be made. It is our opinion that the document fails to properly
explain the criteria or indicators that will allow Ministers to
assess or judge performance.
Also, UNISON Scotland believes the document fails to clearly
outline what level and what type of intervention will be appropriate
for those agencies considered to be failing in delivery of Joint
Working services. Whilst acknowledging that ‘a one size fits all'
approach is not appropriate in terms of deciding on intervention,
UNISON Scotland believes the assertion that "the level of intervention
would be appropriate to the need identified" to be ambiguous
and lacking in clarity.
We believe that further clarification is needed in regards
to Ministerial decision-making on interventions. Failure to do
so will leave a large measure of doubt about the ability of the
framework to consider cases of inadequate performance in a manner
that is transparent, consistent and able to inspire confidence
amongst staff and users of joint working services.
As those responsible for delivering the benefits of the
Joint Future programme to Scotland's communities, we believe Scotland's
local authorities and the various NHS bodies to have an important
understanding of local issues and local conditions on the ground.
UNISON Scotland would be concerned that this valuable knowledge
and local insight is not lost during the process of intervention.
However, the document does not envisage any involvement for these
agencies after the decision to directly intervene has been taken
UNISON Scotland believes this to be imprudent and remain unconvinced
that the ‘heavy hand of central government' can deliver service
improvements in Joint Working activity without the input of the
local partners, at all rungs in the ladder of support and intervention.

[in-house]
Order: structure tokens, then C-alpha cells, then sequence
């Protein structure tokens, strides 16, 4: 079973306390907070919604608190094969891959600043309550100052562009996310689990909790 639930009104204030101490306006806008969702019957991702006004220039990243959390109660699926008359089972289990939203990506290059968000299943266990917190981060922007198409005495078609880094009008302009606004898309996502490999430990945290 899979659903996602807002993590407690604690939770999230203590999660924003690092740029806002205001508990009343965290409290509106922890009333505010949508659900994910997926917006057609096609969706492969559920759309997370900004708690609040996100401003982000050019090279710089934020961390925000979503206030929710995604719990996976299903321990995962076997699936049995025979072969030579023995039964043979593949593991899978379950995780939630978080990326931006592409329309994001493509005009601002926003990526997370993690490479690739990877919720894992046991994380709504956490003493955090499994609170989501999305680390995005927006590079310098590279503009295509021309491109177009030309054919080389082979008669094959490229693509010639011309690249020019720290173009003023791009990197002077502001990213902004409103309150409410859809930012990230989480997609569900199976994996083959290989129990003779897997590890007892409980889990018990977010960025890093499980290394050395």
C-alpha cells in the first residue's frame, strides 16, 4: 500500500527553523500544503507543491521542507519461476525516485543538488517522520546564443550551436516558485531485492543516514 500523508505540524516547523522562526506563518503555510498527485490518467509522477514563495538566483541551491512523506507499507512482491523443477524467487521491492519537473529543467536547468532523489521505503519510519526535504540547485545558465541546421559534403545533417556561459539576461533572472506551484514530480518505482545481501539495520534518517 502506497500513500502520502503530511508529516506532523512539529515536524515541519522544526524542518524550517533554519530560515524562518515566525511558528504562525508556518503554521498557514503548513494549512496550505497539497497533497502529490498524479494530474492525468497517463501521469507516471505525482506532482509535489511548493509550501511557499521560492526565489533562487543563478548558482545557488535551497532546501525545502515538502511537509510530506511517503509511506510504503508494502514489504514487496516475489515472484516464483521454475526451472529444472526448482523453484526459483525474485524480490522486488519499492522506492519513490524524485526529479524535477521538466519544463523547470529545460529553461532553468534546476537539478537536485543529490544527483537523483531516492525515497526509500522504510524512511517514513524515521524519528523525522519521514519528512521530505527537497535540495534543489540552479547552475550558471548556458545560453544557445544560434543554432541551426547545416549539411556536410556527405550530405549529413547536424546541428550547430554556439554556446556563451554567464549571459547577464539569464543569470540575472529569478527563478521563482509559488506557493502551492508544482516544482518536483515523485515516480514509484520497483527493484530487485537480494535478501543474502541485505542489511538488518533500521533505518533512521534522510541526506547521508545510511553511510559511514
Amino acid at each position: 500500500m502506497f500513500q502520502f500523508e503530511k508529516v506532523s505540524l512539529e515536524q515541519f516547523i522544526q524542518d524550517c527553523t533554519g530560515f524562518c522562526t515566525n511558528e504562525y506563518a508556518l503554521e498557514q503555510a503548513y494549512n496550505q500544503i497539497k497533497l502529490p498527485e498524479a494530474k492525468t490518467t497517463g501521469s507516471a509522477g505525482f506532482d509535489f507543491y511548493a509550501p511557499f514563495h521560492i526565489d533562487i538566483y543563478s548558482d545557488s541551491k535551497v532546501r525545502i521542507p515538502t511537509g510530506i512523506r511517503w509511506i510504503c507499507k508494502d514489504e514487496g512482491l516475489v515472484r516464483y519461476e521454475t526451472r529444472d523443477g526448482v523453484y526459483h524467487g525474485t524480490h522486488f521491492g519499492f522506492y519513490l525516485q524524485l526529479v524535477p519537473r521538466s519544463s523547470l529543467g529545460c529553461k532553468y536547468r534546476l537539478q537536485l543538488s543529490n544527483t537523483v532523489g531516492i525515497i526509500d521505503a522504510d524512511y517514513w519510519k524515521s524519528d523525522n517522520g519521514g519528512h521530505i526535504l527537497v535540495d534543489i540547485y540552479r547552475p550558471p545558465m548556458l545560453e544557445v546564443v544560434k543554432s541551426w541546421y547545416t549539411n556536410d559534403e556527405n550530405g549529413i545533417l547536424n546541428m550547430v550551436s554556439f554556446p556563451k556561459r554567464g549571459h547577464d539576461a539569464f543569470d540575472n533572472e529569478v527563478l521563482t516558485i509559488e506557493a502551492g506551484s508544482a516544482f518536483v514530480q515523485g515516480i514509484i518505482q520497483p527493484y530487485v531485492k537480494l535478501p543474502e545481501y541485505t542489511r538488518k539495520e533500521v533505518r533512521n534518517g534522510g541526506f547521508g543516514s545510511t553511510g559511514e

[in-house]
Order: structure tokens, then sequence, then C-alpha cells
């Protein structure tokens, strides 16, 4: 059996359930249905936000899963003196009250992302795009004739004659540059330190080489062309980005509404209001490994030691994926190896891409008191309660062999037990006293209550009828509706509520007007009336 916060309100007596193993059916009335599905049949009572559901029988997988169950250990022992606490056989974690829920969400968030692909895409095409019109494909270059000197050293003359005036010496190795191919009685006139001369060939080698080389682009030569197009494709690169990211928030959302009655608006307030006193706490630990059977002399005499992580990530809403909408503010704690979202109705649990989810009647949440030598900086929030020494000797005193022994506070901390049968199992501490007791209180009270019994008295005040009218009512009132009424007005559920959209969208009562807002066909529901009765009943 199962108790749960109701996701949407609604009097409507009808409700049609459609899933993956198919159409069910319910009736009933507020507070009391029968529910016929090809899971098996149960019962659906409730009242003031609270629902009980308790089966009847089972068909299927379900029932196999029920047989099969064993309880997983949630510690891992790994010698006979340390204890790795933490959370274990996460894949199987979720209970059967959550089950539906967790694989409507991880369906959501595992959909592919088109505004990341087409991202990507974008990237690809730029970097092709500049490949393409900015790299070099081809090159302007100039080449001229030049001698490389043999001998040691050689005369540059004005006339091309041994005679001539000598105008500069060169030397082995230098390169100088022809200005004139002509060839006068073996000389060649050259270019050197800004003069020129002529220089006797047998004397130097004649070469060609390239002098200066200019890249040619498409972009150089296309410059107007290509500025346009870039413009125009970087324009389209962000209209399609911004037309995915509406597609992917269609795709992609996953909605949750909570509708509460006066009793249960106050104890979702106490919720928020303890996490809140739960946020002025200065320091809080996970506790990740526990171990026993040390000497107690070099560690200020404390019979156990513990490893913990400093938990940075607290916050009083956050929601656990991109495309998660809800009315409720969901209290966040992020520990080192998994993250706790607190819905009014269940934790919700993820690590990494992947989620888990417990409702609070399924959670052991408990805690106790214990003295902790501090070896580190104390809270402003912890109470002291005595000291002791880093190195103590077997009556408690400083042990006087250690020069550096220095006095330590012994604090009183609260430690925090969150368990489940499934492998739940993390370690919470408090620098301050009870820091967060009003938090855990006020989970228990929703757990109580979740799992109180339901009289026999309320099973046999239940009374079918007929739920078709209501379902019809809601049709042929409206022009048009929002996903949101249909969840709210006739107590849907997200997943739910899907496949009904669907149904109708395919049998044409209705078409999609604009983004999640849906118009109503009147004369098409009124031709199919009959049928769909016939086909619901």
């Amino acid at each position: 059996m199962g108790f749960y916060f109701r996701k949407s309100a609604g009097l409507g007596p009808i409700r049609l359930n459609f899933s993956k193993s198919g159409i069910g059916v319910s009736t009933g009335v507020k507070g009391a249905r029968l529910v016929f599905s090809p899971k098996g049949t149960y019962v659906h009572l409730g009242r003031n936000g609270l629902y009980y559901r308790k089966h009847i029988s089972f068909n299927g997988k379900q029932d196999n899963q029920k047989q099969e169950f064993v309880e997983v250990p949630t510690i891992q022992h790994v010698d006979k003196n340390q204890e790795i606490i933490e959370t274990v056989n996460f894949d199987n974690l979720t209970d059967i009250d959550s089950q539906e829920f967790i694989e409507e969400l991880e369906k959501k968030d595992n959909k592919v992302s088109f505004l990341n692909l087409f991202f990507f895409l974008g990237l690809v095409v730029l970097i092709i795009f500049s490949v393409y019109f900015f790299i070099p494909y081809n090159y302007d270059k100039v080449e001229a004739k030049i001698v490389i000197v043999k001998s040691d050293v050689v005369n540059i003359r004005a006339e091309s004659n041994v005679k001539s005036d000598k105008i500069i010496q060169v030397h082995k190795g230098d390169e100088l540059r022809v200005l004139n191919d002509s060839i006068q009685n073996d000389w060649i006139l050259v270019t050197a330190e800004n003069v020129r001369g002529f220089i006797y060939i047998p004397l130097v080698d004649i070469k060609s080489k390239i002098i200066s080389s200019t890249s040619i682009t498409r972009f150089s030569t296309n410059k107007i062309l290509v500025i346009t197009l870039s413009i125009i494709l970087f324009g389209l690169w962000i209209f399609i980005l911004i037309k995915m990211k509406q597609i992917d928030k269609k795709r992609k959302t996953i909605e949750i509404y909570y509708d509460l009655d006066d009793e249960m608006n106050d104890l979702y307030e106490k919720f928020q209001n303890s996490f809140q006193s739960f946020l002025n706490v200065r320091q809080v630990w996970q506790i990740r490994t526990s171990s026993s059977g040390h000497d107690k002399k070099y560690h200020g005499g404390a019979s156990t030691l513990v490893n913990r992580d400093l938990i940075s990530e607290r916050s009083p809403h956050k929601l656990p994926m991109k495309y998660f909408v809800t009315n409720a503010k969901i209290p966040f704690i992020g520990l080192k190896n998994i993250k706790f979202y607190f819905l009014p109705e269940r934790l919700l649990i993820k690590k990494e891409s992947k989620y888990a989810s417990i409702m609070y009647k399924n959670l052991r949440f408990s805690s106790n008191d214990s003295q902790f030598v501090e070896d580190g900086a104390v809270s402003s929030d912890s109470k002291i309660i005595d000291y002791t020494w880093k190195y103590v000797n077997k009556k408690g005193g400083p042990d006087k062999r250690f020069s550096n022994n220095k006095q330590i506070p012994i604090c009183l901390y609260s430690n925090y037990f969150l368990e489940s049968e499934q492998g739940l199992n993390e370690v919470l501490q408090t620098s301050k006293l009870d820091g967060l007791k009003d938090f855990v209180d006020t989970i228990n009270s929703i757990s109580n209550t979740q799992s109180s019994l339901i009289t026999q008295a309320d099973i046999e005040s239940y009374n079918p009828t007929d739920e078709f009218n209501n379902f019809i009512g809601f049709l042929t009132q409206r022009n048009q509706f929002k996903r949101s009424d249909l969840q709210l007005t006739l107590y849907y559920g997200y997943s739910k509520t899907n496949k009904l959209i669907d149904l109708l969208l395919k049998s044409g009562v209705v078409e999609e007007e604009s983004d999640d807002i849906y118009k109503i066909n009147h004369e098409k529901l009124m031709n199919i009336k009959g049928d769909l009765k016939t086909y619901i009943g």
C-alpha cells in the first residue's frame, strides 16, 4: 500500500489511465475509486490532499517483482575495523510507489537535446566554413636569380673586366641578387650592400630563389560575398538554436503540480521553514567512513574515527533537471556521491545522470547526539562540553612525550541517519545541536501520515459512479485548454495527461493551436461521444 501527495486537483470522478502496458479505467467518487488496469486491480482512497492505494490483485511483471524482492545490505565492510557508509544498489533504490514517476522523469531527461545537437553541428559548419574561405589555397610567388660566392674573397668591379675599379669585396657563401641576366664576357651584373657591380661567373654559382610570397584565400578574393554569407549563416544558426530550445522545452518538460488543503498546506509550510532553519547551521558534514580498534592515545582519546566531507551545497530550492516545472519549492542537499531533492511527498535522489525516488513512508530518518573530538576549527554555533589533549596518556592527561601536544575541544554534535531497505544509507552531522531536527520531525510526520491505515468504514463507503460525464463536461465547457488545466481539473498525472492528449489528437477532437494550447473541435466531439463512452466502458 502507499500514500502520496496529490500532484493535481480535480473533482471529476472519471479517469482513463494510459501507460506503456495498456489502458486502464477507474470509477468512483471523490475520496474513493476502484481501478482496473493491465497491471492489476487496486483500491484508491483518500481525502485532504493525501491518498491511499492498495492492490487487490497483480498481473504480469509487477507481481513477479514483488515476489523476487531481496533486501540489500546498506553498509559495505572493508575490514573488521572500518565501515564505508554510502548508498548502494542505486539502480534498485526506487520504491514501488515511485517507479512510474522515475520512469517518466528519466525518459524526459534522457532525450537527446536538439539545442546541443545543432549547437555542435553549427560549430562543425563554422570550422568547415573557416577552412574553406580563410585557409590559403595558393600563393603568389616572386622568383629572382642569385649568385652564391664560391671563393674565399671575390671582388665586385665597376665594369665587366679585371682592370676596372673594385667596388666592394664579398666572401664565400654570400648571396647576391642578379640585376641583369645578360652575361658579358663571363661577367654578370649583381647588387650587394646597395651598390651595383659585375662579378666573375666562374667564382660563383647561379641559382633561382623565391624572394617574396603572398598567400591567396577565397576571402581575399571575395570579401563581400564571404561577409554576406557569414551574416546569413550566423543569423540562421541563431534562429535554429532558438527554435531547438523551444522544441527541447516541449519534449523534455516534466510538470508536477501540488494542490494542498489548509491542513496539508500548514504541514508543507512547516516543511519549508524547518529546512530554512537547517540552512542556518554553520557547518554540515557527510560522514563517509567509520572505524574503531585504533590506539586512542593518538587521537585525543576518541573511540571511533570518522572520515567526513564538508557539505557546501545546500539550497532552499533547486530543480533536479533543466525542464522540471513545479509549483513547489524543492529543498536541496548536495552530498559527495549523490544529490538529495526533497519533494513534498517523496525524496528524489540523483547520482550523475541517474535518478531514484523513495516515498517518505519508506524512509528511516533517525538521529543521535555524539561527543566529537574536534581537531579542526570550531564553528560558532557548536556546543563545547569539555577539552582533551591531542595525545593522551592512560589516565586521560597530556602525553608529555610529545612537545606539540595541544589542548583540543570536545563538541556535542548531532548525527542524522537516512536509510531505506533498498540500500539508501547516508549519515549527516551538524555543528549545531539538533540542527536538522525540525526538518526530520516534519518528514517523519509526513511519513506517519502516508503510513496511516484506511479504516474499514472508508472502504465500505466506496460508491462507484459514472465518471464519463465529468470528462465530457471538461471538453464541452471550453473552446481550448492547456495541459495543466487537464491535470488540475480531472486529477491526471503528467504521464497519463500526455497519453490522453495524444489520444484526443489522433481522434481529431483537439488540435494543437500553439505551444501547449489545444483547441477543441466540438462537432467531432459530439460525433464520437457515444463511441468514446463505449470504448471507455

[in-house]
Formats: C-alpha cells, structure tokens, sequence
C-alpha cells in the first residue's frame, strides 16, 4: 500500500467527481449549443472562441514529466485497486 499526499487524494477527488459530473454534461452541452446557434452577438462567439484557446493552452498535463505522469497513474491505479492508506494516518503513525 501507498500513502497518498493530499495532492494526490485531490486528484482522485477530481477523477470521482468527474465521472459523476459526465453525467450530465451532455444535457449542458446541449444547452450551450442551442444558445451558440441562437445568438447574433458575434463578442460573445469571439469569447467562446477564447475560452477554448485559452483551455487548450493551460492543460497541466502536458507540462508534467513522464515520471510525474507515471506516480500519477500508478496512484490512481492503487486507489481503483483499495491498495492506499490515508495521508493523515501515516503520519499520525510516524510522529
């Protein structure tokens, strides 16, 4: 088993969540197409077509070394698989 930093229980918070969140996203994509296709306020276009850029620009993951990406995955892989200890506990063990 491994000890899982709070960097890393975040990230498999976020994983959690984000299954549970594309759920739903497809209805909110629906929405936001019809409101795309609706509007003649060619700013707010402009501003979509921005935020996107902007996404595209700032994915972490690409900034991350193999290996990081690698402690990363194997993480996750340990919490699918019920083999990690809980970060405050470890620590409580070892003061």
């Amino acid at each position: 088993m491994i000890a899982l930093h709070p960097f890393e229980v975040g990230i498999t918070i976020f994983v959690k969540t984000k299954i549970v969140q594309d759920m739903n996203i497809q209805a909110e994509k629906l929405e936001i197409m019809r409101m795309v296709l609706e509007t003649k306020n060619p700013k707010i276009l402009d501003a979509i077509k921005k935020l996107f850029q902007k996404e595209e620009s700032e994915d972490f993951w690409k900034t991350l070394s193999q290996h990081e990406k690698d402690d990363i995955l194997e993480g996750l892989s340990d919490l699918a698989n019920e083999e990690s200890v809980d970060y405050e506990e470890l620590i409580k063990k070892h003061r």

2. UNISON Scotland views on the arrangements for measuring
and assessing performance.
Whilst UNISON Scotland welcomes the fact that a decision to intervene
will be made "against a more widely based assessment of the
quality of a service in an area", we believe that the proposal
would benefit from greater detail as to what exactly is to be
included in any assessment.
UNISON Scotland believes that in scrutinising public services
it should be recognised that there is a wide range of factors,
which determine the performance of public services. These include
factors like the funding available, access, the service environment
and the relationship with users and the wider community.
UNISON Scotland believes that service improvement has to be linked
not only to the availability of resources but also to the wider
social and economic needs of a community. We would therefore urge
the Executive to ensure that a more holistic approach is taken
when assessing performance.
UNISON Scotland believes that performance should
be assessed not measured. It is our belief that there are significant
practical difficulties with performance measures particularly
performance indicators and league tables together with a "one
size fits all" approach to standards.
UNISON Scotland believes that performance
assessment should be based on 4 key elements. These are inputs
i.e. on the resources used to produce a service, outputs
i.e. it should measure the goods and services delivered, outcomes